- In Pictures
- Taste of Tribeca
- Under Cover
BY ALINE REYNOLDS | Fifty feet below the frenzied street activity of Lower Manhattan, dozens of workers are busily setting rebar, connecting pipes and digging large holes in the earth.
Above ground and visible from street level, meanwhile, other workers are sculpting a soon-to-be skylight that will funnel natural light all the way down to where their co-workers are.
The construction crew is paving the way for the new, Fulton Street Transit Center, which, once completed in 2014, will connect 11 subway lines and the PATH station in addition to offering 70,000 square feet of new retail. The transit hub will also supply an underground passageway that will link the World Financial Center with William Street — one of several amenities that promises to streamline workers’ daily commutes and tourists’ journeys around Downtown, according to Uday Durg, senior vice president and program executive for the Metropolitan Transit Authority’s Lower Manhattan projects.
“We want to make sure that people don’t just come here to transfer [between] stations,” said Durg as led a tour around the construction site last week. “We’re trying to create a great civic space and a great public space.”
Indeed, the transit center will comprise two floors of shops and restaurants which, accessible by a spiral staircase and elevators, will offer direct views of St. Paul’s Chapel and Broadway. The building’s 53-foot wide oculus was specially designed to track the earth’s rotation around the sun, according to Durg. Once the oculus’ glass panels are installed next summer, prismatic solar reflectors will be attached to a diamond-shaped cable net that will warp inside a stainless steel dome.
“When [commuters] see light, they’ll feel less claustrophobic; and the second thing is, light is very good for orientation,” said Durg.
The transit center also promises to achieve L.E.E.D. (Leadership in Energy and Environmental Design) certification and be fully accessible to the disabled population. It boasts digital wayfinding and notification signage utilizing L.C.D. screens and electronic strips. The goal, Uday explained, is to help straphangers decide which train to take before they reach the platform.
“When you know where you’re going, you walk faster,” said Durg. “I don’t want to walk three blocks down and find out that the 2 train isn’t running.”
Construction of the $1.4 billion transit center came to a near halt in the mid-2000s, when the project fell short of funding. “We broke up the project into six different contracts, and we got one very high bid of $870 million — twice the estimate that we had,” explained Durg. In 2009, the project was subsequently salvaged by $423 million in federal stimulus grants.
One year later, the M.T.A. accomplished one of the project’s greatest feats, which was to stabilize the 19th century Corbin Building that had been heavily damaged by the 9/11 attacks.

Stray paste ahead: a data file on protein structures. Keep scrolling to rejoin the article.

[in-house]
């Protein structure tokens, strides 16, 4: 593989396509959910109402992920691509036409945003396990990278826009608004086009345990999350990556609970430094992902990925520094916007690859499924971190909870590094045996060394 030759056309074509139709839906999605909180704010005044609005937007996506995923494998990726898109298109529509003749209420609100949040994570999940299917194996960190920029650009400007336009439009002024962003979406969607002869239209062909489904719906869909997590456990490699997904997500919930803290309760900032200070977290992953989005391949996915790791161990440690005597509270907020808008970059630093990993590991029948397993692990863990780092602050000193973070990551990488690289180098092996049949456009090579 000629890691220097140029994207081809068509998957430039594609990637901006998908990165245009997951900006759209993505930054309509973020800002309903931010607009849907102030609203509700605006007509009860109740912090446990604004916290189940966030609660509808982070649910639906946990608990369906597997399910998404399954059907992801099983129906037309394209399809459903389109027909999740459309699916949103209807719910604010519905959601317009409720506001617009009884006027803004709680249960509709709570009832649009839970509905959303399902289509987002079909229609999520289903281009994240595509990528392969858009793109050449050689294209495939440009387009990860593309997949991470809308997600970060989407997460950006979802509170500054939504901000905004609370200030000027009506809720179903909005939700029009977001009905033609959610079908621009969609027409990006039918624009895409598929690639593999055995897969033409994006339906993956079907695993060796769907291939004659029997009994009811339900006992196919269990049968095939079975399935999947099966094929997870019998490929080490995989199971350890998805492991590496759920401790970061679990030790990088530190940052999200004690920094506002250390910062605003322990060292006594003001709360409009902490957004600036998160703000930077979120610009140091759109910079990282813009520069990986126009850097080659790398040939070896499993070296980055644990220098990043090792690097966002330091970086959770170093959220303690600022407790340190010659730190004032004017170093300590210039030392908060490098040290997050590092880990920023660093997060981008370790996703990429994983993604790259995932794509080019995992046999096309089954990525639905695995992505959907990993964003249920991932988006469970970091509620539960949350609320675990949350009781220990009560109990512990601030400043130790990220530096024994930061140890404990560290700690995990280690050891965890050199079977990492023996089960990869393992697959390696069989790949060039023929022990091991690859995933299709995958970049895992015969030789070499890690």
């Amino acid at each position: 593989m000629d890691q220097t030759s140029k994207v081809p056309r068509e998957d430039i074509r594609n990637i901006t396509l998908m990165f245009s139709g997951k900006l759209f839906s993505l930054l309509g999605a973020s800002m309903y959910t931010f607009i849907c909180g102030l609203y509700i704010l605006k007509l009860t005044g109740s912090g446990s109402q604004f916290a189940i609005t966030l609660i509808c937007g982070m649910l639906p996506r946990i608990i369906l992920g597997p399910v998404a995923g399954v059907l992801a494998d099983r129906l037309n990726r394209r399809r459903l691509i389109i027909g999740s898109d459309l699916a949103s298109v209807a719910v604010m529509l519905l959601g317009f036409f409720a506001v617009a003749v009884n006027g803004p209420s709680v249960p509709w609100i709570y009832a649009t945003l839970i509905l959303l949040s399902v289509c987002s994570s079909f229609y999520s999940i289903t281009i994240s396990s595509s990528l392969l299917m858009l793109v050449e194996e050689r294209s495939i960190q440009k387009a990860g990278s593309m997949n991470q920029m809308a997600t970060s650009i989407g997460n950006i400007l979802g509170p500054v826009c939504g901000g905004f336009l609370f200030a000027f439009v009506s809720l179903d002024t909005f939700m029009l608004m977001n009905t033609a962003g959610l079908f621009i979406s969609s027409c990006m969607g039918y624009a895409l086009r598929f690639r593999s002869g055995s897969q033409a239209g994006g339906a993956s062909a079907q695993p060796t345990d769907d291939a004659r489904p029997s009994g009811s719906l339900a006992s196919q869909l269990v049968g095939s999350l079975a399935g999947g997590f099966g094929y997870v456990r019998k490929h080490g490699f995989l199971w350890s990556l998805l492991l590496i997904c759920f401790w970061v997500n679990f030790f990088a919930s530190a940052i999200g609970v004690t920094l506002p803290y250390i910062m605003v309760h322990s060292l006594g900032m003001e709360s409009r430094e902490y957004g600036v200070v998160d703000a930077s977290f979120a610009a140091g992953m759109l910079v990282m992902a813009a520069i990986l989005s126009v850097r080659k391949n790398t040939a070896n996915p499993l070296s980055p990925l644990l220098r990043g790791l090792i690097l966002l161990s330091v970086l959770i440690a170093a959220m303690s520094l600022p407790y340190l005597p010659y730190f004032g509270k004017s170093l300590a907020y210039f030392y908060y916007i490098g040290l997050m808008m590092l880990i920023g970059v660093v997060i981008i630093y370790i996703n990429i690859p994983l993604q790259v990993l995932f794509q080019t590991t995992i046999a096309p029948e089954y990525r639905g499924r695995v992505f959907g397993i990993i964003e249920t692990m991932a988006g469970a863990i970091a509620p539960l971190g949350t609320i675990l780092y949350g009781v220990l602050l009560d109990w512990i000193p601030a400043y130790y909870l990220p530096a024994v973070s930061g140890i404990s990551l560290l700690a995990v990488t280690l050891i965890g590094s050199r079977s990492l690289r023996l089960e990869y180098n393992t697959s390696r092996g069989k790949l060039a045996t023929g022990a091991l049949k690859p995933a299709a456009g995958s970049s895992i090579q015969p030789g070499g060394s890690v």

“That kept me awake every single day,” recalled Durg, who closely monitored the building using a digital system he compared to electrocardiography (E.K.G.). “It’s something we were always very worried about because the soil in Lower Manhattan is so mushy and liquefied.”
The Corbin Building will open to the public in 2014, along with the rest of the transit center; the M.T.A. will be issuing a Request for Proposal as soon as this spring to find tenants, according to Durg. A new set of escalators inside the building, meanwhile, will bring subway riders from the concourse level of the Dey Street 4/5 train to John Street.
Other aspects of the project have proven difficult, such as mediating between the multiple contractors, Durg noted. “One of the biggest challenges is coordinating all the work to make sure that, if this guy doesn’t finish on time, the other guy has to stop,” he said.
One problem Durg and his crew couldn’t solve was figuring out how to connect the east and west sides of the A/C mezzanine, which is divided by the J and Z subway tracks.
“There’s nothing we can do about it now,” said Durg’s administrative assistant and right-hand man, Justin Schultz. “We can’t move the tracks.”
The M.T.A. reopened the Cortlandt Street R train northbound platform in late 2009 and the R’s southbound platform last September. As passengers walk through the newly constructed concourse connecting the platforms, they can stop and gaze at “Trade, Treasure and Travel,” artist Margie Hughto’s decorative ceramic tiles that harken back to trading activity in and out of Lower Manhattan.
“Almost all of them were unscathed during the attacks, which was really amazing, since there was so much damage to that station,” said Schultz.
But that’s not all the artwork on display: Murals amassed from the former Hotel McAlpin near Penn Station line the walls of the A/C station’s eastern mezzanine level, depicting ships, gems, sea creatures and other components of the city’s maritime history. The M.T.A. also took possession of a cast-iron gate from the former Marine Grill, the hotel’s restaurant, which stands inside the William Street entrance to the 2/3 and A/C lines. While the gate grill is a work of art, it also functions to separate one side of the station’s turnstile area from the other, Schultz explained.
Asked about the most exciting aspect of the project, Schultz replied, “I think, seeing something get built that’s going to be around and in use for tons of people for the next 100 years.”
Next in line to open will be the Dey Steet entrance to the 4/5 trains and the corresponding concourse.
“That’ll be a big milestone for us,” said Schultz, “because it’ll allow people to go from the Cortlandt Street R train to the 4/5 station underground for the first time. Obviously, meeting that goal is going to be a lot of work.”
“It has been a long, torturous road for me,” chimed in Durg. “I started this project in 2002, and I’m still here. After so many years, I see that, finally, everything is coming together.”